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1[mass noun] Behaviour, speech, or writing that is pretentious and designed to impress.‘the affectation of a man who measures every word for effect’[count noun] ‘she called the room her boudoir, which he thought an affectation’
pretension, pretentiousness, affectedness, artificiality, insincerity, posturing, posing, pretence, ostentation, grandiosity, snobbery, superciliousnessView synonyms
- ‘First names are not used, a classic public school affectation.’
- ‘Each of the performers is distinctive because of his or her unique appearance or affectation.’
- ‘Despite what many of your comrades believe, showering is not just a middle class affectation.’
- ‘But showing off is one thing, and vanity is another, and envy is a third, and affectation is something else.’
- ‘Names drop from her lips without a hint of affectation.’
- ‘With flamboyance and little affectation, she explained the functions and advantages of optical fibre communication.’
- ‘Perhaps this second variety is not style at all, but affectation.’
- ‘Donald's love of sport was not some kind of affectation designed to bring him street credibility in constituency walkabouts.’
- ‘They had, for whatever did not form part of their group, no affectation of contempt; their genuine contempt was sufficient.’
- ‘His work was lucid, direct, perceptive and totally without affectation.’
- ‘In a lesser artist and person, we might have suspected mere affectation, or an attempt at playing the reluctant genius.’
- ‘But these techniques are not stylish affectation.’
- ‘This hint at rags is a fashion, or affectation, that I find offensive.’
- ‘Surely even most conservatives cringe when they see this type of ridiculous affectation.’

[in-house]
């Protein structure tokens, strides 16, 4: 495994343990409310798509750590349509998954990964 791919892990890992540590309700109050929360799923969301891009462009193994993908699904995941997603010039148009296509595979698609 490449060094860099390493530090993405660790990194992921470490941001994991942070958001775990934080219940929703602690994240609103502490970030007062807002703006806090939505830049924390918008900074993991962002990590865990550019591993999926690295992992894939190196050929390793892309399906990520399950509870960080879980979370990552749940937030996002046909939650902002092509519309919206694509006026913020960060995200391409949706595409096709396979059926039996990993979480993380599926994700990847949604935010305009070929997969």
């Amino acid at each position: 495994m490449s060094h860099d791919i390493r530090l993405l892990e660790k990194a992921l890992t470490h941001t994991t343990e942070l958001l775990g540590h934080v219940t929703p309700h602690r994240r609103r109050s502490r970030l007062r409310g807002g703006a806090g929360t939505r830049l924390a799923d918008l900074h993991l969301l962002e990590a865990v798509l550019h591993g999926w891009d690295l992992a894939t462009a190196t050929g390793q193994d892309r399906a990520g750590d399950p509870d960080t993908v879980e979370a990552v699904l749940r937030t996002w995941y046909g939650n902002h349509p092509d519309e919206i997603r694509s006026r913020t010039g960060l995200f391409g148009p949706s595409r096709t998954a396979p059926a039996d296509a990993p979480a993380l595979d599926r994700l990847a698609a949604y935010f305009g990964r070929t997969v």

- ‘‘This is perhaps the creator's message,’ continued my vegetarian friend with the pious affectation.’
- ‘Ri smiled and decided to drop her officious speech affectation.’
- ‘He plays the guitar in an Irish band (it isn't a politician's affectation: they've been going for 20 years).’
- ‘He doesn't use correct punctuation, and I think it may be more affectation than lack of education.’
- ‘Not every American politician could manage this, without affectation.’
- ‘Call it affectation if you will, it's still particularly well done.’
- 1.1[count noun]A studied display of real or pretended feeling.‘an affectation of calm’
- ‘The actor's affectations are little creepy at some points, but overall, I love the job he did.’
- ‘They charm rather than irritate, because all their eccentricities and affectations are clearly so deeply felt.’
- ‘But in the end, their gluttony, loneliness, and affectations - their rabid humanity is what interests me.’
- ‘Ironic postures, become her target every bit as much as sentimental affectations of feeling.’
- ‘On a record composed of cinematic affectations, how much of the feeling is real?’
Mid 16th century: from Latin affectatio(n-), from the verb affectare (see affect).
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